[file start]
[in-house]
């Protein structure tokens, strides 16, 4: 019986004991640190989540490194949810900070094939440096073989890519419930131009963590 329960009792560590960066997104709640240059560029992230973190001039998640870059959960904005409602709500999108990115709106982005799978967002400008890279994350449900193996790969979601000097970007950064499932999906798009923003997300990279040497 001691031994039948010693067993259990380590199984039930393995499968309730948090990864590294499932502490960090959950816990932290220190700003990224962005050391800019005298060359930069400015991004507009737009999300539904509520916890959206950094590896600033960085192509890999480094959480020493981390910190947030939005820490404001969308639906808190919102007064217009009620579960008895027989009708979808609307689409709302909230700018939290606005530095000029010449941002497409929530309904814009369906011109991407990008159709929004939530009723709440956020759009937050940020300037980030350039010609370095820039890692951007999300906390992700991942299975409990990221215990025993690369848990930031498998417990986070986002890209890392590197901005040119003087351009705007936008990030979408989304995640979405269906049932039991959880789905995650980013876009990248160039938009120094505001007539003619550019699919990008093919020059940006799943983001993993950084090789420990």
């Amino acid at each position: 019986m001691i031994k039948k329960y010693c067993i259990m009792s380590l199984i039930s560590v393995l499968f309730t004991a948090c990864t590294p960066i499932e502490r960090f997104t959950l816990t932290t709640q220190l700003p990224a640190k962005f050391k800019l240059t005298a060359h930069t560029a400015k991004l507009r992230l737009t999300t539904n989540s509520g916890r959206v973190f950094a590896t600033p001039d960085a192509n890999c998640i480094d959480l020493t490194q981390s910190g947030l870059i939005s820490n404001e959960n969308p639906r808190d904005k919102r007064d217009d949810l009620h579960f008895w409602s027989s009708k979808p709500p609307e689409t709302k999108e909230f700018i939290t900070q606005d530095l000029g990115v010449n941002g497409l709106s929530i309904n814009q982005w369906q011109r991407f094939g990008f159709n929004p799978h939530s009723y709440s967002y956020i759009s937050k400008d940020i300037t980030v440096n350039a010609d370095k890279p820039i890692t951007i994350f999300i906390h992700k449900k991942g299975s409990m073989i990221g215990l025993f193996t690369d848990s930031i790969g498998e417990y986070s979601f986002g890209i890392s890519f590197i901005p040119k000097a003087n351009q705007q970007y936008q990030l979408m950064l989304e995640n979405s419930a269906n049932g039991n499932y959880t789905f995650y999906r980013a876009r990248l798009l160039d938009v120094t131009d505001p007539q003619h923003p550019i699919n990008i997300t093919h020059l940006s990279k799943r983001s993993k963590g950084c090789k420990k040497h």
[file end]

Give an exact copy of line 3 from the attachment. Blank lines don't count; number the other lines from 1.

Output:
């Amino acid at each position: 019986m001691i031994k039948k329960y010693c067993i259990m009792s380590l199984i039930s560590v393995l499968f309730t004991a948090c990864t590294p960066i499932e502490r960090f997104t959950l816990t932290t709640q220190l700003p990224a640190k962005f050391k800019l240059t005298a060359h930069t560029a400015k991004l507009r992230l737009t999300t539904n989540s509520g916890r959206v973190f950094a590896t600033p001039d960085a192509n890999c998640i480094d959480l020493t490194q981390s910190g947030l870059i939005s820490n404001e959960n969308p639906r808190d904005k919102r007064d217009d949810l009620h579960f008895w409602s027989s009708k979808p709500p609307e689409t709302k999108e909230f700018i939290t900070q606005d530095l000029g990115v010449n941002g497409l709106s929530i309904n814009q982005w369906q011109r991407f094939g990008f159709n929004p799978h939530s009723y709440s967002y956020i759009s937050k400008d940020i300037t980030v440096n350039a010609d370095k890279p820039i890692t951007i994350f999300i906390h992700k449900k991942g299975s409990m073989i990221g215990l025993f193996t690369d848990s930031i790969g498998e417990y986070s979601f986002g890209i890392s890519f590197i901005p040119k000097a003087n351009q705007q970007y936008q990030l979408m950064l989304e995640n979405s419930a269906n049932g039991n499932y959880t789905f995650y999906r980013a876009r990248l798009l160039d938009v120094t131009d505001p007539q003619h923003p550019i699919n990008i997300t093919h020059l940006s990279k799943r983001s993993k963590g950084c090789k420990k040497h």